Although Tuesday’s public forum on proposed changes to the University’s budget was packed with students (so much so that it had to be relocated from the Barkley Room of the Curris Center to the Curris Center theater), we can’t help but conclude that students were not consulted anywhere near as much as they should have been in the University’s budget review process.
The proposals for increased savings for fiscal year 2013-2014 include reducing housing scholarships by $80,000 a year for three years, doubling the amount of parking fines for on campus violations, introducing $1 an hour gated parking at the Curris Center, leaving only one full-time staff member to advise Greek Affairs, Student Government Association and student organizations and reducing non-federal, non-grant student work accounts by 10 percent, among those 83 proposals presented by the budget planning and review teams.
A review process that produces proposals such as these begs the question as to how many students actually want to pay to park in our own student center when parking there is already limited to an hour or devoted mostly to visitors to the University, among other questions such as how many students are willing to give up their jobs in the name of belt tightening and how many students want to see housing scholarships reduced by $80,000 per year.
These certainly don’t sound like proposals that students would be very supportive of, or even propose in the first place, for that matter.
What’s more is that President Randy Dunn didn’t seem to have all the answers at Tuesday’s public forum on the budget. When asked how many students might not be returning to Murray State because of the proposal to reduce housing scholarships, Dunn said, “We don’t know if it would prevent students from coming back.”
With such large cuts to housing scholarships, on which so many at this University rely, we wonder why the number of students (and thus, tuition) that would be lost from such a move was not studied by the administration before the proposal was made.
One of the larger savings proposals made by the budget teams included on a preliminary draft says that 10 percent of annual carry forwards for each Vice President Area will be retained centrally for record keeping and administration of funds.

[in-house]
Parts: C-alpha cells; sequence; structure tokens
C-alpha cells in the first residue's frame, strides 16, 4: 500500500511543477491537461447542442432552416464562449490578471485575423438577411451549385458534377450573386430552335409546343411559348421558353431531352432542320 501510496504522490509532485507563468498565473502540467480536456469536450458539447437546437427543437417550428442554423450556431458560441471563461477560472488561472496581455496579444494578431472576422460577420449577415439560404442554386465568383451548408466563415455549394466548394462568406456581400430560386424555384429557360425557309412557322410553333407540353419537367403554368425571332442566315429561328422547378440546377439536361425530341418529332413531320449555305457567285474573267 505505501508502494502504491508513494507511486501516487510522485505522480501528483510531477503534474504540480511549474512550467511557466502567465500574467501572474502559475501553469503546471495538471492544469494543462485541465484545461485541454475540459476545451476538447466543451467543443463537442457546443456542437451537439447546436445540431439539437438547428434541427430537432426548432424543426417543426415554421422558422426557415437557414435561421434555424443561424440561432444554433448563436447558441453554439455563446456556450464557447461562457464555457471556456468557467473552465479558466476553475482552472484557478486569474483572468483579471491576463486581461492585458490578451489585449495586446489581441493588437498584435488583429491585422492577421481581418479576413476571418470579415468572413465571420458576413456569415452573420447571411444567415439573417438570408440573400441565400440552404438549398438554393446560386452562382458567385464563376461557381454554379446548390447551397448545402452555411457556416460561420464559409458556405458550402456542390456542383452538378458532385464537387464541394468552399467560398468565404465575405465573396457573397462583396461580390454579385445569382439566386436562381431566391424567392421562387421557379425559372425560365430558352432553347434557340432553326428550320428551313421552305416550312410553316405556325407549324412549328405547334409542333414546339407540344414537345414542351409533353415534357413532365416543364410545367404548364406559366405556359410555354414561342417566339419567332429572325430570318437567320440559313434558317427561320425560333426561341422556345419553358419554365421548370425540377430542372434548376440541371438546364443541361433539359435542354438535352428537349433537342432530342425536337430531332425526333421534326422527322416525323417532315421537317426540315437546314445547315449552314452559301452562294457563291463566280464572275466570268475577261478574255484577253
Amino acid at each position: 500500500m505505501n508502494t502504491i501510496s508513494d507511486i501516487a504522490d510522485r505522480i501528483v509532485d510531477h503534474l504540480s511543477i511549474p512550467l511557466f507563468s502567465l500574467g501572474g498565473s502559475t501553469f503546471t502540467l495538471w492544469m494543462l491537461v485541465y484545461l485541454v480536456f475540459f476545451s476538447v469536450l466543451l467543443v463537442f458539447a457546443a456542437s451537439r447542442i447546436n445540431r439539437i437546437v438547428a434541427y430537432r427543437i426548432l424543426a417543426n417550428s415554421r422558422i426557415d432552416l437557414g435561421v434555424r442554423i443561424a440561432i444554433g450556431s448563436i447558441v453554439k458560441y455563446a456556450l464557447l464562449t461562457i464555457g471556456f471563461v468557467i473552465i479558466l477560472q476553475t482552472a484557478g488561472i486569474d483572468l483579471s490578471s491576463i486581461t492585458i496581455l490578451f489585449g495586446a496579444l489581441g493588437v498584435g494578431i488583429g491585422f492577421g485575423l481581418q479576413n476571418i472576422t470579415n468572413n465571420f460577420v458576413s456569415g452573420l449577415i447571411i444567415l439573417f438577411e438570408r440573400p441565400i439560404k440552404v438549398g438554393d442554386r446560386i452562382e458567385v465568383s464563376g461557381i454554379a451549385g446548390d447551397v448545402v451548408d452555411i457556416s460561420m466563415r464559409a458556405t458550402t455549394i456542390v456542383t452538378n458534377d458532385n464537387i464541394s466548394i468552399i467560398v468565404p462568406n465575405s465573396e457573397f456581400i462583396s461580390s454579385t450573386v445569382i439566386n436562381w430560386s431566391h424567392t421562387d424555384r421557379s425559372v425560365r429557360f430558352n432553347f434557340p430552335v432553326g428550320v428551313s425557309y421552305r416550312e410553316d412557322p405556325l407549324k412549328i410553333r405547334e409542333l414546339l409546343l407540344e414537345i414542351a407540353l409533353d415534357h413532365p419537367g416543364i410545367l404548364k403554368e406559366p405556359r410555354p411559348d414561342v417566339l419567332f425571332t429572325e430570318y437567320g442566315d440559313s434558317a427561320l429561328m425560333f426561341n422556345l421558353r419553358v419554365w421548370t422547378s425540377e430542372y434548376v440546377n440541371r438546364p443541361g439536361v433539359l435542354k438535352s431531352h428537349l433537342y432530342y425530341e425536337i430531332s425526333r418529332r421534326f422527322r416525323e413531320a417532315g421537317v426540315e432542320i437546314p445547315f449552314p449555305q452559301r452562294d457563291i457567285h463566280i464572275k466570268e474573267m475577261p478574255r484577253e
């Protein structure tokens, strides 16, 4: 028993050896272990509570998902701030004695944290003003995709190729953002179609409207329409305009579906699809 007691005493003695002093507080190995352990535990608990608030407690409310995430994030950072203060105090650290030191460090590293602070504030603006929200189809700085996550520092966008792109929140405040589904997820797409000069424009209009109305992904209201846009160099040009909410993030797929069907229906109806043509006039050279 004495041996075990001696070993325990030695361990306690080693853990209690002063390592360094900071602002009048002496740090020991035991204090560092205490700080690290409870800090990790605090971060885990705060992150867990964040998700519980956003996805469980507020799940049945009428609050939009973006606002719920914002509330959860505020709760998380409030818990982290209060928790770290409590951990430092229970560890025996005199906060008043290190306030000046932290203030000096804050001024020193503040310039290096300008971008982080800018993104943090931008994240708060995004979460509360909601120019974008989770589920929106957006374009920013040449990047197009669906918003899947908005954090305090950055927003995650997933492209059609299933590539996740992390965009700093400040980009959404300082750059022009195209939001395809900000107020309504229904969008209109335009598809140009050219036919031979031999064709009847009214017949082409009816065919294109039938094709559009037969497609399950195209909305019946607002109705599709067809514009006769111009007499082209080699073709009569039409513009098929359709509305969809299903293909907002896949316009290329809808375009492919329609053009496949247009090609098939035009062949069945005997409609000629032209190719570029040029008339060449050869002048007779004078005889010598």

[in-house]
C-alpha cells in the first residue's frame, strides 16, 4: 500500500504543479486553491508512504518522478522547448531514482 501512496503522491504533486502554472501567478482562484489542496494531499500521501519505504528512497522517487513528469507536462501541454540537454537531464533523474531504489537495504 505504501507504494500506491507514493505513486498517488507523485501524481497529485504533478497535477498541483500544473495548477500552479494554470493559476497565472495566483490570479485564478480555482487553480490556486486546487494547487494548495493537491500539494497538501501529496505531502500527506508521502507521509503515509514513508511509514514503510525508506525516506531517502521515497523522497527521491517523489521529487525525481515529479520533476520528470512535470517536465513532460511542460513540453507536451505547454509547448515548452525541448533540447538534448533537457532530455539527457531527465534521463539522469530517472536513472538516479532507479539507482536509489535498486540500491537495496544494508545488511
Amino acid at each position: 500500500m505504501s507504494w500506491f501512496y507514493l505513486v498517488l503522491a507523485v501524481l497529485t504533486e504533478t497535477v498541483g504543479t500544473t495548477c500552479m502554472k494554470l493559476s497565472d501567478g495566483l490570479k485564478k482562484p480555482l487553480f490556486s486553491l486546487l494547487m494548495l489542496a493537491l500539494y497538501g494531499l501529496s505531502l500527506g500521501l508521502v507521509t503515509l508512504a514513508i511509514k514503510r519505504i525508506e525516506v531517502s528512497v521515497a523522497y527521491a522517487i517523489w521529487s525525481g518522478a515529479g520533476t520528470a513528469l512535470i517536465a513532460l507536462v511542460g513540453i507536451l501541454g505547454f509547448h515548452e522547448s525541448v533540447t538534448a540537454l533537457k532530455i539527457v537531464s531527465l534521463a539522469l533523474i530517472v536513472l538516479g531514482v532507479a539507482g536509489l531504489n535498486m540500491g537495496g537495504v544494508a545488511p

A carry forward fund is like a bank account that allows funds not spent from previous years to accumulate and provide the basis of future funds for these areas. The proposals to retain 10 percent of those funds is a savings of $1.85 million.
Dunn noted the University is running a $2.3 million deficit. The proposed cuts total $5,160,380. Why so many cuts if the $2.3 million operating deficit could be solved by simply retaining more of the $18.5 million of the carry forward funds on which the University is now sitting?
The entirety of the proposed cuts and revenues could be eliminated if more funds were retained from the carry forward accounts.
Dunn said the 10 percent number was arbitrary and that the Board of Regents might consider discussing the amount retained and not limit it to the 10 percent proposed by the budget review teams.
One thing is for certain – if students want to be heard, they need to get involved. Students completely missed out on helping craft a budget that suited their needs, rather than target them as pocketbooks from which to extract more revenue.
A number of students made their disatissfaction public with budget proposal number 117, which leaves only one full-time staff member to advise Greek Affairs, SGA and student organizations.
For almost half an hour, these students voiced their concerns and made it known they had a bone to pick with the University over the budget.
If the Greeks, which compose only 12 percent of the student body, can make their voices heard, why can’t the other 88 percent of us stand up and ask the administration to hear us, too?
Why can’t we get organized and demand something be done?
Whether that means retaining more of the carry forward funds is beside the point. We can’t keep blaming the University for our shortcomings if we have ample opportunity to get loud and demand a different course of action.
The ball is in our court now. What we do with it is up to us and only us.
The staff editorial is the majority opinion of The Murray State News Editorial Board.